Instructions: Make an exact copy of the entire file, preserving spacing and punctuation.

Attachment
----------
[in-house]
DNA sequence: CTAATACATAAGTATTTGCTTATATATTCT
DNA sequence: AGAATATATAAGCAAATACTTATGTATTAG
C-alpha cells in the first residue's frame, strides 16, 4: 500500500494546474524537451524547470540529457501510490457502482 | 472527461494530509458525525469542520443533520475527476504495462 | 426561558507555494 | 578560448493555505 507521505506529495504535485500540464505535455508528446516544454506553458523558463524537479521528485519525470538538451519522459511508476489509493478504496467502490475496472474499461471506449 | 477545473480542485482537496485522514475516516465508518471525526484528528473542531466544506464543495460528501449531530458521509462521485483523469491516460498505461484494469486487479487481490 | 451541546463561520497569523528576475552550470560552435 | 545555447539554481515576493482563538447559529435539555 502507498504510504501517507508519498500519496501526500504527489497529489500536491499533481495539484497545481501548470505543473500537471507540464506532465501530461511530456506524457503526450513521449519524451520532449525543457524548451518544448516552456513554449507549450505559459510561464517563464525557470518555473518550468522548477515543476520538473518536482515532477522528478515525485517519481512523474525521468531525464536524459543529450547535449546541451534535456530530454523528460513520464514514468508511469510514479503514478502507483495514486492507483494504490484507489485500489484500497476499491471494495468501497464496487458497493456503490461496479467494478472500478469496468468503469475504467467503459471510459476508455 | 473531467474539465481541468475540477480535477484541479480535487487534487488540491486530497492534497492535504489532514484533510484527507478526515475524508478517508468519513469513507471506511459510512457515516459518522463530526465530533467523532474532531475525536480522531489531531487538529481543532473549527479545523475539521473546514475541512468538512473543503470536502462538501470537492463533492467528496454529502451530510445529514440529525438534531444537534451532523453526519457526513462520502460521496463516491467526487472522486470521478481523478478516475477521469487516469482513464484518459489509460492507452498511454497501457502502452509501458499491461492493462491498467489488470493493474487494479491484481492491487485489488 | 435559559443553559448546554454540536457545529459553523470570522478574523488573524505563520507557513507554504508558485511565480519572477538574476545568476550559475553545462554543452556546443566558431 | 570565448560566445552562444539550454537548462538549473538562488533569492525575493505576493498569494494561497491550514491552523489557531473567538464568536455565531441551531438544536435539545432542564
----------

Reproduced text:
[in-house]
DNA sequence: CTAATACATAAGTATTTGCTTATATATTCT
DNA sequence: AGAATATATAAGCAAATACTTATGTATTAG
C-alpha cells in the first residue's frame, strides 16, 4: 500500500494546474524537451524547470540529457501510490457502482 | 472527461494530509458525525469542520443533520475527476504495462 | 426561558507555494 | 578560448493555505 507521505506529495504535485500540464505535455508528446516544454506553458523558463524537479521528485519525470538538451519522459511508476489509493478504496467502490475496472474499461471506449 | 477545473480542485482537496485522514475516516465508518471525526484528528473542531466544506464543495460528501449531530458521509462521485483523469491516460498505461484494469486487479487481490 | 451541546463561520497569523528576475552550470560552435 | 545555447539554481515576493482563538447559529435539555 502507498504510504501517507508519498500519496501526500504527489497529489500536491499533481495539484497545481501548470505543473500537471507540464506532465501530461511530456506524457503526450513521449519524451520532449525543457524548451518544448516552456513554449507549450505559459510561464517563464525557470518555473518550468522548477515543476520538473518536482515532477522528478515525485517519481512523474525521468531525464536524459543529450547535449546541451534535456530530454523528460513520464514514468508511469510514479503514478502507483495514486492507483494504490484507489485500489484500497476499491471494495468501497464496487458497493456503490461496479467494478472500478469496468468503469475504467467503459471510459476508455 | 473531467474539465481541468475540477480535477484541479480535487487534487488540491486530497492534497492535504489532514484533510484527507478526515475524508478517508468519513469513507471506511459510512457515516459518522463530526465530533467523532474532531475525536480522531489531531487538529481543532473549527479545523475539521473546514475541512468538512473543503470536502462538501470537492463533492467528496454529502451530510445529514440529525438534531444537534451532523453526519457526513462520502460521496463516491467526487472522486470521478481523478478516475477521469487516469482513464484518459489509460492507452498511454497501457502502452509501458499491461492493462491498467489488470493493474487494479491484481492491487485489488 | 435559559443553559448546554454540536457545529459553523470570522478574523488573524505563520507557513507554504508558485511565480519572477538574476545568476550559475553545462554543452556546443566558431 | 570565448560566445552562444539550454537548462538549473538562488533569492525575493505576493498569494494561497491550514491552523489557531473567538464568536455565531441551531438544536435539545432542564